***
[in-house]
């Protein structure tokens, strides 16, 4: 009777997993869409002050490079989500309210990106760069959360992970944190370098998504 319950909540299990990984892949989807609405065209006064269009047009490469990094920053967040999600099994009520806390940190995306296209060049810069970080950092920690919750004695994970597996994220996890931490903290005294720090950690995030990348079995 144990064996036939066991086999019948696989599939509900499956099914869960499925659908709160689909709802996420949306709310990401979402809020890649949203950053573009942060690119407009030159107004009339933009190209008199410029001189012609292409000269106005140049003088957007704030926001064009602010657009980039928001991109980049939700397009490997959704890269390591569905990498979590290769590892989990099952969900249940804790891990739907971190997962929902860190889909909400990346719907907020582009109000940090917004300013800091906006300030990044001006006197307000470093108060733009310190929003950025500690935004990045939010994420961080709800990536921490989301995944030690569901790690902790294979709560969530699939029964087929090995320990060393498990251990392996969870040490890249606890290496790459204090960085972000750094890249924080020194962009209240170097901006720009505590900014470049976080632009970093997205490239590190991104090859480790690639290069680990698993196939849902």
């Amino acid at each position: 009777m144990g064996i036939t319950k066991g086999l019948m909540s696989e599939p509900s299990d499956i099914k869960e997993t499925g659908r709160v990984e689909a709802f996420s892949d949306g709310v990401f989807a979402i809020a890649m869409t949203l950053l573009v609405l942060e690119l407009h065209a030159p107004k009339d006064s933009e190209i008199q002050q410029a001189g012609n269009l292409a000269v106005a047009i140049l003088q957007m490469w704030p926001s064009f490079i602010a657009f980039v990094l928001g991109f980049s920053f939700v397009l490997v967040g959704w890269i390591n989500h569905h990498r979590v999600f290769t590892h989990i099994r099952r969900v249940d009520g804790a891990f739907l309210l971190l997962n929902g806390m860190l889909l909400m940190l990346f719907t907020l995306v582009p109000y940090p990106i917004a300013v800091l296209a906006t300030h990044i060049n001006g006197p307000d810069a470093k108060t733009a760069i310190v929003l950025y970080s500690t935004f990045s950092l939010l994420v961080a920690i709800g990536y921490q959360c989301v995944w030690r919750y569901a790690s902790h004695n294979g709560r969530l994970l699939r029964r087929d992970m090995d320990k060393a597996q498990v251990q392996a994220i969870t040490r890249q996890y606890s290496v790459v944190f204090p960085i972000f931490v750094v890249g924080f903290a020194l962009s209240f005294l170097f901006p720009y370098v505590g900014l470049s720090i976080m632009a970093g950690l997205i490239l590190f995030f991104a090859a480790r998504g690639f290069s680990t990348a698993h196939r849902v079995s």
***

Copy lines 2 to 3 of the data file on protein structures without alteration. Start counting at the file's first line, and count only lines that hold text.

């Protein structure tokens, strides 16, 4: 009777997993869409002050490079989500309210990106760069959360992970944190370098998504 319950909540299990990984892949989807609405065209006064269009047009490469990094920053967040999600099994009520806390940190995306296209060049810069970080950092920690919750004695994970597996994220996890931490903290005294720090950690995030990348079995 144990064996036939066991086999019948696989599939509900499956099914869960499925659908709160689909709802996420949306709310990401979402809020890649949203950053573009942060690119407009030159107004009339933009190209008199410029001189012609292409000269106005140049003088957007704030926001064009602010657009980039928001991109980049939700397009490997959704890269390591569905990498979590290769590892989990099952969900249940804790891990739907971190997962929902860190889909909400990346719907907020582009109000940090917004300013800091906006300030990044001006006197307000470093108060733009310190929003950025500690935004990045939010994420961080709800990536921490989301995944030690569901790690902790294979709560969530699939029964087929090995320990060393498990251990392996969870040490890249606890290496790459204090960085972000750094890249924080020194962009209240170097901006720009505590900014470049976080632009970093997205490239590190991104090859480790690639290069680990698993196939849902």
């Amino acid at each position: 009777m144990g064996i036939t319950k066991g086999l019948m909540s696989e599939p509900s299990d499956i099914k869960e997993t499925g659908r709160v990984e689909a709802f996420s892949d949306g709310v990401f989807a979402i809020a890649m869409t949203l950053l573009v609405l942060e690119l407009h065209a030159p107004k009339d006064s933009e190209i008199q002050q410029a001189g012609n269009l292409a000269v106005a047009i140049l003088q957007m490469w704030p926001s064009f490079i602010a657009f980039v990094l928001g991109f980049s920053f939700v397009l490997v967040g959704w890269i390591n989500h569905h990498r979590v999600f290769t590892h989990i099994r099952r969900v249940d009520g804790a891990f739907l309210l971190l997962n929902g806390m860190l889909l909400m940190l990346f719907t907020l995306v582009p109000y940090p990106i917004a300013v800091l296209a906006t300030h990044i060049n001006g006197p307000d810069a470093k108060t733009a760069i310190v929003l950025y970080s500690t935004f990045s950092l939010l994420v961080a920690i709800g990536y921490q959360c989301v995944w030690r919750y569901a790690s902790h004695n294979g709560r969530l994970l699939r029964r087929d992970m090995d320990k060393a597996q498990v251990q392996a994220i969870t040490r890249q996890y606890s290496v790459v944190f204090p960085i972000f931490v750094v890249g924080f903290a020194l962009s209240f005294l170097f901006p720009y370098v505590g900014l470049s720090i976080m632009a970093g950690l997205i490239l590190f995030f991104a090859a480790r998504g690639f290069s680990t990348a698993h196939r849902v079995s």